UAE-based Kaykroo, on Tuesday, 13 October 2020, raised $4 million Pre-Series A funding and launched with 15 locations in the UAE. The funding round was led by various family offices in the UAE. The company is aiming to utilise the funds to expand into Saudi Arabia (KSA).
Launched by Jihad El-Eit, Kaykroo is the advancement of El-Eit’s Man’oushe Street chain of restaurants which are now converted to delivery-only kitchens that encompass several virtual restaurant brands including Bank Bank Chicken, Wrapped and Hummus Brothers.
Based on a statement by the company, Kaykroo has come as an effective redressal to the hindrance caused due to the COVID-19 pandemic in the restaurant and other forms of dine-in experiences. And in such a scenario, food delivery is the only yet effective option for the restaurant chains. According to Statista, the food delivery sector is set to be worth $4 billion by the end of this year.
El-Eit started his journey in the food sector back in 2010 with Man’ousche Street, a restaurant chain that grew to 30 locations across UAE, Saudi Arabia, Jordan, Oman, and Bahrain. And soon when the foodtech space started gaining momentum in the Middle East, El-Eit’s focus began shifting to food delivery. The company claims that food delivery helped scale its business to 80 percent, and that the company hopped onto the food delivery space prior to the pandemic. On similar lines, El-Eith in a statement said,
“I started seeing the direction globally going to cloud kitchens and last year I decided to really master the delivery operation,”
El-Eit decided to maximise the output of Man’oushe Street’s kitchens and utilise the space and manpower to cook foods for virtual restaurant brands that he has created. The produced items from several menus, in the same location, are sold on food ordering platforms like Deliveroo and Talabat. He launched several brands, experimenting with menus that specialise in a single cuisine and analysed customer feedback to determine their preferences. Today, the company has 10 virtual brands and a workforce of 400, including 100 delivery drivers.
“The requirement is to build a brand that builds appetite. You don’t want to create a master brand and then create sub brands and compromise on quality. Our essence is quality, value proposition and level of service. We always make sure when we talk about the brand, we talk about the full experience,” El-Eit added
Kaykroo claims that it has fulfilled 1 million orders since the beginning of 2020. Various other startups including Dubai’s Food to Go, Sweetheart Kitchen, iKcon, GrubTech and many more are also on track with a similar model.
Speaking of the unique propositions of Kaykroo, El-Eit said,
“You’re seeing a lot of people coming to the delivery cloud kitchen space, but our model is different. We have our own tech which helps us be ahead of the game. Algorithms gives us a head’s up in terms of customer preference and community preference. We track the behaviour of the consumer and the market trends and customise trends to adjust to the consumer’s needs. This is the beauty of virtual brands, we understand the market is changing and we can adapt, technology helps you to accelerate the process.”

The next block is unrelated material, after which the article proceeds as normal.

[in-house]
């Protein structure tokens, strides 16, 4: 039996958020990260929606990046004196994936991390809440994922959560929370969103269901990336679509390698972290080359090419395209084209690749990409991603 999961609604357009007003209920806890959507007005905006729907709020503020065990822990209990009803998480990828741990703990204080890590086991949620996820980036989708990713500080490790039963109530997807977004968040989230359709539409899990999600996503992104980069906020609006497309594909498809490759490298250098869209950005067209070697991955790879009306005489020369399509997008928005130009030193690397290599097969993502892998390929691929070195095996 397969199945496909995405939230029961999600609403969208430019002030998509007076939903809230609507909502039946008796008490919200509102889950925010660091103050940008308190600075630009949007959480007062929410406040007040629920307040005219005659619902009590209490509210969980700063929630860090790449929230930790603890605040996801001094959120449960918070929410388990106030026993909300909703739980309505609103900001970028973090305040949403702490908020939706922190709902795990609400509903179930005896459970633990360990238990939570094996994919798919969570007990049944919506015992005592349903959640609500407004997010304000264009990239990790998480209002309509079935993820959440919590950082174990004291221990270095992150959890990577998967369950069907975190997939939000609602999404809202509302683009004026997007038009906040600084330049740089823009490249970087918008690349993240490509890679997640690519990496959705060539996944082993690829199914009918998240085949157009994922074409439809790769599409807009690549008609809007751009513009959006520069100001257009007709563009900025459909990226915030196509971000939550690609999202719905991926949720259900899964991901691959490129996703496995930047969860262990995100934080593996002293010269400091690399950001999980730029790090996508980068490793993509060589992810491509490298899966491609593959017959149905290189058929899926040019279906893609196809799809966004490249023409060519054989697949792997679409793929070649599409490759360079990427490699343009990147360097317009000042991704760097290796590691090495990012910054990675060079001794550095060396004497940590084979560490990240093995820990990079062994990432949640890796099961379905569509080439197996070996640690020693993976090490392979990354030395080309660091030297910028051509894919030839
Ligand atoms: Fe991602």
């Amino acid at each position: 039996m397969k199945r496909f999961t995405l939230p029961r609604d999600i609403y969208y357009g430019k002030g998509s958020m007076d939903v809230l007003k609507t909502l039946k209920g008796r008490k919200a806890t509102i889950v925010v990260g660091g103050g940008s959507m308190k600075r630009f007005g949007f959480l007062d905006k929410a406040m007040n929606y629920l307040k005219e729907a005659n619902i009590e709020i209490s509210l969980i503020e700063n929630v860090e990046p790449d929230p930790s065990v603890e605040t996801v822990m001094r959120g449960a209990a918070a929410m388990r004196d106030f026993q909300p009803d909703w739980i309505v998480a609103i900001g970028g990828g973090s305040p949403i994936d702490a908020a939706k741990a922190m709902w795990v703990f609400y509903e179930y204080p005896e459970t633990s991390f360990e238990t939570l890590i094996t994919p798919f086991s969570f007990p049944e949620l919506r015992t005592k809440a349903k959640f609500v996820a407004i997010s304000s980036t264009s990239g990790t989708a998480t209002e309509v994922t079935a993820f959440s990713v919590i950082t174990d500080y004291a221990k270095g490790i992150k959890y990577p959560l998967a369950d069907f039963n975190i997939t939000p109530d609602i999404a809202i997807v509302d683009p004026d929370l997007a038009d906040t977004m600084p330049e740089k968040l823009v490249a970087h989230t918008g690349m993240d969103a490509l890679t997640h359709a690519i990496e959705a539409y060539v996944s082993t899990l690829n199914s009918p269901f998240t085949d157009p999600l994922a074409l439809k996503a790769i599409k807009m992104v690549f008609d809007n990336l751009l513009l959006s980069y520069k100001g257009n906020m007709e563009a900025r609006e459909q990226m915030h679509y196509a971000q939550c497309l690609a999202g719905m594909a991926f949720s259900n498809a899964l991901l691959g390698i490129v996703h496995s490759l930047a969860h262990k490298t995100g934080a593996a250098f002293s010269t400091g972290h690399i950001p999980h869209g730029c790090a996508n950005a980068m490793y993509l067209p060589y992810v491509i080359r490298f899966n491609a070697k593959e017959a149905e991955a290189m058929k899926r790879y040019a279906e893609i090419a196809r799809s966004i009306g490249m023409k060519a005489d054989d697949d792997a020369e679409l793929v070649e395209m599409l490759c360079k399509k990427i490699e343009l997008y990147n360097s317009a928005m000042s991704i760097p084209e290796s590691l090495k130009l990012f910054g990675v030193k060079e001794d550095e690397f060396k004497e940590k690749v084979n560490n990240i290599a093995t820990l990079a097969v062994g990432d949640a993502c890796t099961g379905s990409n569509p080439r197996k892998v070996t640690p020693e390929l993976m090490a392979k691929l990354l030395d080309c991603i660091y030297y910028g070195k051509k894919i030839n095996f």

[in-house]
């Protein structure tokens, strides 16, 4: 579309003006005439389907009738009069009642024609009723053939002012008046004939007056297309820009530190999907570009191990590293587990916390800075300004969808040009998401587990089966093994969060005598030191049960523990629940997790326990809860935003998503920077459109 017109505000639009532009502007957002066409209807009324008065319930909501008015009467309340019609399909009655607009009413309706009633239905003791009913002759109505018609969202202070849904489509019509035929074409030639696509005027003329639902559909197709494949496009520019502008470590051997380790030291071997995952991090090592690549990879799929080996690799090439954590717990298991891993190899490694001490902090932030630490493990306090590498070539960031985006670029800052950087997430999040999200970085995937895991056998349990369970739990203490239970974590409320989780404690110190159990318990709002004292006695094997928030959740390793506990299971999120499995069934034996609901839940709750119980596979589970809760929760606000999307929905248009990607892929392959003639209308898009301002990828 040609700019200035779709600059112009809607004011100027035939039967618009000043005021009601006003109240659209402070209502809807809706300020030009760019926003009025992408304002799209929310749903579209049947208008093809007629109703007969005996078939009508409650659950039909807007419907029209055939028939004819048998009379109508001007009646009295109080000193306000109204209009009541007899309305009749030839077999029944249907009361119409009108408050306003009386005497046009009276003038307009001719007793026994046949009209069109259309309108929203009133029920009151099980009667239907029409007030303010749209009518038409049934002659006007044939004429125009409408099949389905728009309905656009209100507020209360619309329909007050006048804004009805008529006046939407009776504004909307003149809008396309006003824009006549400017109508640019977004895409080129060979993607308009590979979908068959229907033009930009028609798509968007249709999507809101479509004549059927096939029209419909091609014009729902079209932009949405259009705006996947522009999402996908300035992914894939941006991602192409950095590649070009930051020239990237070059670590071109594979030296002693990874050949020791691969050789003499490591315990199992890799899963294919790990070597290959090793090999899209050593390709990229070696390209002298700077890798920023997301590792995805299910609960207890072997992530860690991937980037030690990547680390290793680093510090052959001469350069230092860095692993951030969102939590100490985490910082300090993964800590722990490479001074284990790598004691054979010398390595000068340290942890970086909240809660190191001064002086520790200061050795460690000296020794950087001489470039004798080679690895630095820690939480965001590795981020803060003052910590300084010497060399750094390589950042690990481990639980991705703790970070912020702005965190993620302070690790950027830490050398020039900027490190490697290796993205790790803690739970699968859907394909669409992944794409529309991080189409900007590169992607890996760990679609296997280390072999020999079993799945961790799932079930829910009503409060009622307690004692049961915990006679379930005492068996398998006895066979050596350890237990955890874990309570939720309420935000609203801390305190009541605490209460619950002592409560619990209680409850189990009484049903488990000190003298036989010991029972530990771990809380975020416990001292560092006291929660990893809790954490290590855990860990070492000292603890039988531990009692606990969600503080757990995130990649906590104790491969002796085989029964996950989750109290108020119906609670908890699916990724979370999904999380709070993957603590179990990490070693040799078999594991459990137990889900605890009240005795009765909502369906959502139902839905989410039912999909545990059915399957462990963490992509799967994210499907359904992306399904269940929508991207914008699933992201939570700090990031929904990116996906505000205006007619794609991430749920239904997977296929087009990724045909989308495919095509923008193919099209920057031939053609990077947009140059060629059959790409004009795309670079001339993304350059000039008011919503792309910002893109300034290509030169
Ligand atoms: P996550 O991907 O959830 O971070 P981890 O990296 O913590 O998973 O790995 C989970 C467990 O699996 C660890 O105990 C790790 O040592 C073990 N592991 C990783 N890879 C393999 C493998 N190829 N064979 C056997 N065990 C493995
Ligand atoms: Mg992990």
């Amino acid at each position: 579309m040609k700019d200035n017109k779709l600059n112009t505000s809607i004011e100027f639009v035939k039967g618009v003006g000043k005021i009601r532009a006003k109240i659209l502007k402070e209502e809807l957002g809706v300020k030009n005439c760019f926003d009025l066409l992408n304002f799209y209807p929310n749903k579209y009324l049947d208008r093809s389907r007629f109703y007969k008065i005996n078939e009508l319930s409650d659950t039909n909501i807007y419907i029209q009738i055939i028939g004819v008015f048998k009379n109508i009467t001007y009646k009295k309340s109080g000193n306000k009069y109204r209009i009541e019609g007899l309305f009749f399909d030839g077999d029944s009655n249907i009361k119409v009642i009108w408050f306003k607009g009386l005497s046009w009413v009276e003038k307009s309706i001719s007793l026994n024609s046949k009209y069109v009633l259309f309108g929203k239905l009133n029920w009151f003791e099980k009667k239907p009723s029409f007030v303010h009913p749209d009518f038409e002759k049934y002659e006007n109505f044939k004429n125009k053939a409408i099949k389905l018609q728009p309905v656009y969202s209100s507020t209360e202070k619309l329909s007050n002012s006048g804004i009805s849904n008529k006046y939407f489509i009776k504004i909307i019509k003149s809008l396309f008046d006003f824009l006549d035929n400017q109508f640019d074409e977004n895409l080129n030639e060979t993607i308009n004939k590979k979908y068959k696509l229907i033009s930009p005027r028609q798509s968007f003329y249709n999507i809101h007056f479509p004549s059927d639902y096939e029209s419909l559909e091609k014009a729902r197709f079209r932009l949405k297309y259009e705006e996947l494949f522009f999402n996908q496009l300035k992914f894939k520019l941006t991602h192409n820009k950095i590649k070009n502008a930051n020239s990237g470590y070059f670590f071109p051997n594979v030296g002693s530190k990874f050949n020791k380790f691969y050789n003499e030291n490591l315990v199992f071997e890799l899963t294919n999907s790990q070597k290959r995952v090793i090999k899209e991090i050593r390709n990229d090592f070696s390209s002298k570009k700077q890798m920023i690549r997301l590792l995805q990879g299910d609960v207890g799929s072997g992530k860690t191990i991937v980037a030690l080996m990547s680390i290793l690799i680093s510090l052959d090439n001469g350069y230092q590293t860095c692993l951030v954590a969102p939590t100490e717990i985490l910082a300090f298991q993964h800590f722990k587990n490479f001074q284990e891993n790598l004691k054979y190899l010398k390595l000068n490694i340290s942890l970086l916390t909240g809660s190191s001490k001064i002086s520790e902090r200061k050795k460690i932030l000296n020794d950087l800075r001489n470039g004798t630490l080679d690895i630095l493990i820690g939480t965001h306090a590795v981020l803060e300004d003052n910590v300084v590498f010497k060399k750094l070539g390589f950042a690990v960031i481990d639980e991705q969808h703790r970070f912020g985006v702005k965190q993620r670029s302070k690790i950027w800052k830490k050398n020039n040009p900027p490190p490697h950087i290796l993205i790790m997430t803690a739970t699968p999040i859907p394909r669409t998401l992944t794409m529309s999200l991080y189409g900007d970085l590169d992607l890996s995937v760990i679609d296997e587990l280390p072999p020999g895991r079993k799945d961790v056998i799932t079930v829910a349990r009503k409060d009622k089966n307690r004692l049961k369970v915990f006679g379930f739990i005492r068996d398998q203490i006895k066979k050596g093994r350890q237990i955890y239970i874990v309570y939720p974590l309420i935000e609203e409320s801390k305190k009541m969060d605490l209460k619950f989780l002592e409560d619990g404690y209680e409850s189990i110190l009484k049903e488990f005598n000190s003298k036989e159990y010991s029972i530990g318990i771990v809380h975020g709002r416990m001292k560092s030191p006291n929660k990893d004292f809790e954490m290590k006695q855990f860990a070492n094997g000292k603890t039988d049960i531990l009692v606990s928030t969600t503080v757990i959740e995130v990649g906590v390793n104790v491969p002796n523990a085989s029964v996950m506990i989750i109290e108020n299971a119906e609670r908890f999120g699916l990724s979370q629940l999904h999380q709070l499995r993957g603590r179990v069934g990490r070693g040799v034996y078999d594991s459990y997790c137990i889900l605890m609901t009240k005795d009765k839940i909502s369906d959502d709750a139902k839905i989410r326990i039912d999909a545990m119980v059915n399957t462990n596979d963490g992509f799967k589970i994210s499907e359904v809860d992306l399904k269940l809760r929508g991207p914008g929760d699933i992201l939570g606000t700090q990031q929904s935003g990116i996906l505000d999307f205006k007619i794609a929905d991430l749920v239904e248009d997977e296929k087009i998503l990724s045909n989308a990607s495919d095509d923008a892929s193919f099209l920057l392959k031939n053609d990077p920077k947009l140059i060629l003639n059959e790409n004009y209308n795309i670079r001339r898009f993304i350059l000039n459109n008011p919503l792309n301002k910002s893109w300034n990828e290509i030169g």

Commenting on the technological perspective, El-Eit further added,
“With AI and machine learning, it allows us to really understand every single step of the process from the pre-ordering to the ordering. Knowing what you want, at what time, understanding your moods, behaviour, your order history, we can predict what you want, your diet. It gives us visibility. Every single tech between your hands today is all about psychology and understanding your behaviour whether it is Instagram or Facebook, but as much as we are a tech company, we are a food company and we want to make sure we are marrying these two.”
El-Eit also revealed that Kaykroo is still not giving up on the brick and mortar experiences, and weaving plans to launch a “digital food hall”, a physical location where customers can dine in and order any dish from their roster of virtual brands, something it defines as a “brick-and-Click” model. Jihad revealed that the first digital food hall will be launched in the Dubai Silicon Oasis in December this year with minimum staff and customers will be able to order using a digital interface.
“It is part of our strategy of building experiences. It helps to create awareness and is a bridge between the consumer and brand for longevity. The offline element is very important, look at all the trends happening worldwide with the big tech companies like Amazon, Apple, Microsoft, they’re building a very big portfolio of brands and to make sure you get the experience, they’re creating a physical location for you to get closer to the product and brand,” said El-Eit
Speaking from the revenue side, El-Eit said,
“You can survive and interact with a brand virtually, but it is important to give life in front of you in an economic way. Dine in customers spend more, but the delivery customer is more valuable if you succeed in retaining them, you will make more money in the long term.”
Other Cloud Kitchen developments
Dubai’s Sweetheart Kitchen last week announced $17.7 million funding round; iKcon announced $5 million funding in August; GrubTech, UAE’s SaaS platform for cloud kitchens announced $2 million in July; Dubai’s Kitopi announced $60 million fundraise in February; and not to forget CloudKitchens, a cloud kitchen platform started by ex-Uber CEO Travis Kalanick, back in November 2019 with initial funding from Saudi PIF.
According to Wamda, Majid Al Futtaim, developer of the Mall of Emirates is also projecting plans to launch a cloud kitchen platform.